click to expand
Figure 17-4: You can combine multiple types of buttons into a single command bar to create a toolbar.

The following routine was used to create the toolbar shown in Figure 17-4. The code begins by locating the command bar that will hold the controls by using the CommandBars collection and specifying the desired name. Then the routine uses the Add method of the Controls collection to create a new button. The button's Style property is set the proper style for the button, while the Caption property contains text that might or might not be displayed depending on the type of button.

Sub CreateBar()
Dim c As CommandBar
Dim cb As CommandBarButton

Set c = Application.CommandBars("Excel2k3 VBA")

Set cb = c.Controls.Add(msoControlButton, 2)
cb.Style = msoButtonCaption
cb.Caption = "caption button with a long caption"

Set cb = c.Controls.Add(msoControlButton, 3)
cb.Style = msoButtonIcon
cb.Caption = "icon button"

Set cb = c.Controls.Add(msoControlButton, 4)
cb.Style = msoButtonIconAndCaption
cb.Caption = "icon and caption button"
End Sub

Combo Box Controls

There are a number of different variations of the combo box control that you can choose from. (See Table 17-4.) All these variations have one thing in common: the user is allowed to choose from a list of items. All but one of the extra properties and methods are devoted to managing the list of items. (See Table 17-7.)

Table 17-7: Unique Properties and Methods of the CommandBarComboBox Object

Property/Method

Description

AddItem(Text, Index)

Method: adds the value contained in Text to the list at the specified Index position. If Index is omitted, the item is added to the end of the list.

Clear

Method: removes all the list items from the list associated with the combo box.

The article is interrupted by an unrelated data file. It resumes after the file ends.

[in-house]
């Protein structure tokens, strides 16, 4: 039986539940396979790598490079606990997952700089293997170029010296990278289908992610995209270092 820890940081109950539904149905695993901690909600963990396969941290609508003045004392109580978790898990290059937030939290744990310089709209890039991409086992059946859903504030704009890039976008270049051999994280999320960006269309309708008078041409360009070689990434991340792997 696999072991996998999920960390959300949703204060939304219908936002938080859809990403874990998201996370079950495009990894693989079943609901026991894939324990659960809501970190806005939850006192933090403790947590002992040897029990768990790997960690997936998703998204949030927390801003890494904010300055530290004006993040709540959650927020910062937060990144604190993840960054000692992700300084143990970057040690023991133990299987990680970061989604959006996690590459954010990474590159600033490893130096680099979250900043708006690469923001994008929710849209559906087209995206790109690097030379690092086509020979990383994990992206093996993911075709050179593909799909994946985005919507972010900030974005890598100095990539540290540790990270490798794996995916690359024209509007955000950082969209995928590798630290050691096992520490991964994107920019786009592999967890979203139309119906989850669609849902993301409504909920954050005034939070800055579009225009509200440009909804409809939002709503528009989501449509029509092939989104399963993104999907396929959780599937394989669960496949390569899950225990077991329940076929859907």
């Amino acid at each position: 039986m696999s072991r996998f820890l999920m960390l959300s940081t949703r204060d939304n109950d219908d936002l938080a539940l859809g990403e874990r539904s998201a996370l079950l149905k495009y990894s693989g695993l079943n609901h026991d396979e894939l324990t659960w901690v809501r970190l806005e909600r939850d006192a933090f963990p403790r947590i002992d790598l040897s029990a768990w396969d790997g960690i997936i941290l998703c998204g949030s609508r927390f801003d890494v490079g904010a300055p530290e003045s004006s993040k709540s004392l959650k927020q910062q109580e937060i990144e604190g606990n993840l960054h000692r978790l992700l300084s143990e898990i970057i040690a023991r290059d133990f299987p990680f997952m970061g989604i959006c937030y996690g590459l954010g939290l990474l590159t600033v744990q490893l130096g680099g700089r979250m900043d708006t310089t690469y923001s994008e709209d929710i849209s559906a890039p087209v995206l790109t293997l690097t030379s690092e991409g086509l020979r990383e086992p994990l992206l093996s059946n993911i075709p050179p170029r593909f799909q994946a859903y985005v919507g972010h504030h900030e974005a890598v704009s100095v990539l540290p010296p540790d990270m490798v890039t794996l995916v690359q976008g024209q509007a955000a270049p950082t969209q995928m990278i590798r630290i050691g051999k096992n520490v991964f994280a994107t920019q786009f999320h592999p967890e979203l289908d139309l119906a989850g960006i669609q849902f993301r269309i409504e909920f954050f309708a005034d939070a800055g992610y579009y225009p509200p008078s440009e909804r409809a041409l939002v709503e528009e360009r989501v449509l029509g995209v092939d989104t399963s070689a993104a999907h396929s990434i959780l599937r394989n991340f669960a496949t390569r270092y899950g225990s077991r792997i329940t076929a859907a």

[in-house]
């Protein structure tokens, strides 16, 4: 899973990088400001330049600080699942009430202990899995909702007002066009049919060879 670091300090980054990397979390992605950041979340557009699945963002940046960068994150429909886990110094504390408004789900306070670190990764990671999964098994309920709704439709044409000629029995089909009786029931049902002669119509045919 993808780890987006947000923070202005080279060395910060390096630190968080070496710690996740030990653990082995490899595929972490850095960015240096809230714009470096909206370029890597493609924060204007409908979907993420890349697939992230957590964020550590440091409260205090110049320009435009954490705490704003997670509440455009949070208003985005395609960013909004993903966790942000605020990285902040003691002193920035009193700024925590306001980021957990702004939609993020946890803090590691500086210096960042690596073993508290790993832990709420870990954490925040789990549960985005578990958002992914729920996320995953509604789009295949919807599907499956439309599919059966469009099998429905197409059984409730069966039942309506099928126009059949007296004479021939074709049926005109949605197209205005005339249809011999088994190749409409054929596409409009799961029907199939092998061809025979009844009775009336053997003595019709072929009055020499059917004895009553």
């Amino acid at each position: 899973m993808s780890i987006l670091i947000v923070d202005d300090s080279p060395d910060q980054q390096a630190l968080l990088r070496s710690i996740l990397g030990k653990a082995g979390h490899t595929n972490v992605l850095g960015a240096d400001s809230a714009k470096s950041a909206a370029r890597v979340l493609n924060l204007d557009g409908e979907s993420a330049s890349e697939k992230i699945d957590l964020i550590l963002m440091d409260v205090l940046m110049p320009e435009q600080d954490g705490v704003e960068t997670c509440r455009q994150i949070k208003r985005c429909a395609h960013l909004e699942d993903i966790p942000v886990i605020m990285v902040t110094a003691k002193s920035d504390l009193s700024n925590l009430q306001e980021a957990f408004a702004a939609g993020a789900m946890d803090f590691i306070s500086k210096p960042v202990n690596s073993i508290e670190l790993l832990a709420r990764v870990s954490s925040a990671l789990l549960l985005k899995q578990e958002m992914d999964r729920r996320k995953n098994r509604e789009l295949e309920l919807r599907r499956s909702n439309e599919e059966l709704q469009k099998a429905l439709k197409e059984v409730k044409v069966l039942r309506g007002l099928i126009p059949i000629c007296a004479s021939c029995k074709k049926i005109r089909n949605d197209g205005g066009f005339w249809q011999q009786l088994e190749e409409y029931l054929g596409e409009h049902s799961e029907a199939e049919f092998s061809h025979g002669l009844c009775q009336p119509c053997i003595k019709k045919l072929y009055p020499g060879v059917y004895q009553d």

DropDownLines

Property: contains the number of lines displayed in a drop-down list box or a combo box.

List(Index)

Property: returns a string value representing the item in the list position specified by Index. Remember that the first item in the list has an Index value of 1.

ListCount

Property (read-only): returns the number of items in the list.

ListHeaderCount

Property: contains the number of list items that appear above the separator line.

ListIndex

Property: contains the item number of the currently selected item in the list portion of the combo box control. A value of zero means that nothing is selected.

RemoveItem(Index)

Method: removes the item from the list at the position specified by Index.

Style

Property: specifies the appearance of the control. Can be either msoComboLabel or msoComboNormal.

The list of items that appears in a combo box is essentially a string array. You can retrieve or change an element though the List property by specifying the item's relative location in the list. The ListIndex property points to the currently selected item in the list, whereas the ListCount contains the total number of items in the list.

Items are added to the list using the Add method. You can optionally specify the relative position of the item to be added. All items, starting with the item at the specified location, will be moved one position toward the end of the list. Items are removed from the list by using the RemoveItem method and specifying the relative position of the item to be removed. All subsequent items will be moved one position closer to the start of the list.

Using a Combo Box